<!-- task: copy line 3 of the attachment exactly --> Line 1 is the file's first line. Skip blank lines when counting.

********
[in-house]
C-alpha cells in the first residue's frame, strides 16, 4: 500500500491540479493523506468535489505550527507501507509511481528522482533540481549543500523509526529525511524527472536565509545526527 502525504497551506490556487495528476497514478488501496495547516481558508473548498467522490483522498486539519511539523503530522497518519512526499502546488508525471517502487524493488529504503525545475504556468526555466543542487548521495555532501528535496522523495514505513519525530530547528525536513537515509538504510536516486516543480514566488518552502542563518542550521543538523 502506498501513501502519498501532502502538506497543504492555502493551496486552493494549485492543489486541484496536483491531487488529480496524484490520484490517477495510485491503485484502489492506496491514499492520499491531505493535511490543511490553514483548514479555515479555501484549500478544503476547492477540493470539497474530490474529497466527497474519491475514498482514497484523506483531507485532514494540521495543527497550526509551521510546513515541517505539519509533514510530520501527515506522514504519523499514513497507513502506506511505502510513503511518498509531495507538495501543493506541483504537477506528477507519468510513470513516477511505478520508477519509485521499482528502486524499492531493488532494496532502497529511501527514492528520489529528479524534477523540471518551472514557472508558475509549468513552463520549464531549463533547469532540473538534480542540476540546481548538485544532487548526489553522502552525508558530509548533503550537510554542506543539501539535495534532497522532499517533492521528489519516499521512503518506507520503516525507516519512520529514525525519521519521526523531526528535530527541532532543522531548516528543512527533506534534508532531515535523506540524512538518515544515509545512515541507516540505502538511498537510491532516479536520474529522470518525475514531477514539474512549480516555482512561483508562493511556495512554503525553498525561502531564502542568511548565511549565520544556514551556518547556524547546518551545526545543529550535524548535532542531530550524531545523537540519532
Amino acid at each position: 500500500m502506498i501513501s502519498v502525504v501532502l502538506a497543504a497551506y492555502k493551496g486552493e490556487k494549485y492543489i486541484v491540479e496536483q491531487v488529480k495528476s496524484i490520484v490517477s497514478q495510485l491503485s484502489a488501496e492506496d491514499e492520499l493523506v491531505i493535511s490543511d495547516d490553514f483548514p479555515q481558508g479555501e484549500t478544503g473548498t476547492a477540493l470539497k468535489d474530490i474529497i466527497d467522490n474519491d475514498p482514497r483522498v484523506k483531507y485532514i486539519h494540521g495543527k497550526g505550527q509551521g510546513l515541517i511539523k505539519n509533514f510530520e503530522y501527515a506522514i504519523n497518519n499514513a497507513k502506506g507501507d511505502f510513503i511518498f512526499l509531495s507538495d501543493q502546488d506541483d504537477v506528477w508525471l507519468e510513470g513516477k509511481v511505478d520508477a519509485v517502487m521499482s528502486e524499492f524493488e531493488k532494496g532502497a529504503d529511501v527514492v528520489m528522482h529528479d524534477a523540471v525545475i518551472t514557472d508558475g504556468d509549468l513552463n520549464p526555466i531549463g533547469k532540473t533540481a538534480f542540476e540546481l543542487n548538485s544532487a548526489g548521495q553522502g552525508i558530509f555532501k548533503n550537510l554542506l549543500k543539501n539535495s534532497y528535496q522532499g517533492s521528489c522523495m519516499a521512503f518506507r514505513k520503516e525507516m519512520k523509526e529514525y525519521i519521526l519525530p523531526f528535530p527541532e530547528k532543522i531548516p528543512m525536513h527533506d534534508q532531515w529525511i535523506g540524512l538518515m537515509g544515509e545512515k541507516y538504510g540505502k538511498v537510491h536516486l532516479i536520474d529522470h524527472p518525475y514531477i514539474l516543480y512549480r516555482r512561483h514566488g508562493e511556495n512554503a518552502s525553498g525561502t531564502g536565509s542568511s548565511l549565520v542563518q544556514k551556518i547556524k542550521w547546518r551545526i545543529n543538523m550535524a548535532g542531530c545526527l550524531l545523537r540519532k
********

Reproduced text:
Amino acid at each position: 500500500m502506498i501513501s502519498v502525504v501532502l502538506a497543504a497551506y492555502k493551496g486552493e490556487k494549485y492543489i486541484v491540479e496536483q491531487v488529480k495528476s496524484i490520484v490517477s497514478q495510485l491503485s484502489a488501496e492506496d491514499e492520499l493523506v491531505i493535511s490543511d495547516d490553514f483548514p479555515q481558508g479555501e484549500t478544503g473548498t476547492a477540493l470539497k468535489d474530490i474529497i466527497d467522490n474519491d475514498p482514497r483522498v484523506k483531507y485532514i486539519h494540521g495543527k497550526g505550527q509551521g510546513l515541517i511539523k505539519n509533514f510530520e503530522y501527515a506522514i504519523n497518519n499514513a497507513k502506506g507501507d511505502f510513503i511518498f512526499l509531495s507538495d501543493q502546488d506541483d504537477v506528477w508525471l507519468e510513470g513516477k509511481v511505478d520508477a519509485v517502487m521499482s528502486e524499492f524493488e531493488k532494496g532502497a529504503d529511501v527514492v528520489m528522482h529528479d524534477a523540471v525545475i518551472t514557472d508558475g504556468d509549468l513552463n520549464p526555466i531549463g533547469k532540473t533540481a538534480f542540476e540546481l543542487n548538485s544532487a548526489g548521495q553522502g552525508i558530509f555532501k548533503n550537510l554542506l549543500k543539501n539535495s534532497y528535496q522532499g517533492s521528489c522523495m519516499a521512503f518506507r514505513k520503516e525507516m519512520k523509526e529514525y525519521i519521526l519525530p523531526f528535530p527541532e530547528k532543522i531548516p528543512m525536513h527533506d534534508q532531515w529525511i535523506g540524512l538518515m537515509g544515509e545512515k541507516y538504510g540505502k538511498v537510491h536516486l532516479i536520474d529522470h524527472p518525475y514531477i514539474l516543480y512549480r516555482r512561483h514566488g508562493e511556495n512554503a518552502s525553498g525561502t531564502g536565509s542568511s548565511l549565520v542563518q544556514k551556518i547556524k542550521w547546518r551545526i545543529n543538523m550535524a548535532g542531530c545526527l550524531l545523537r540519532k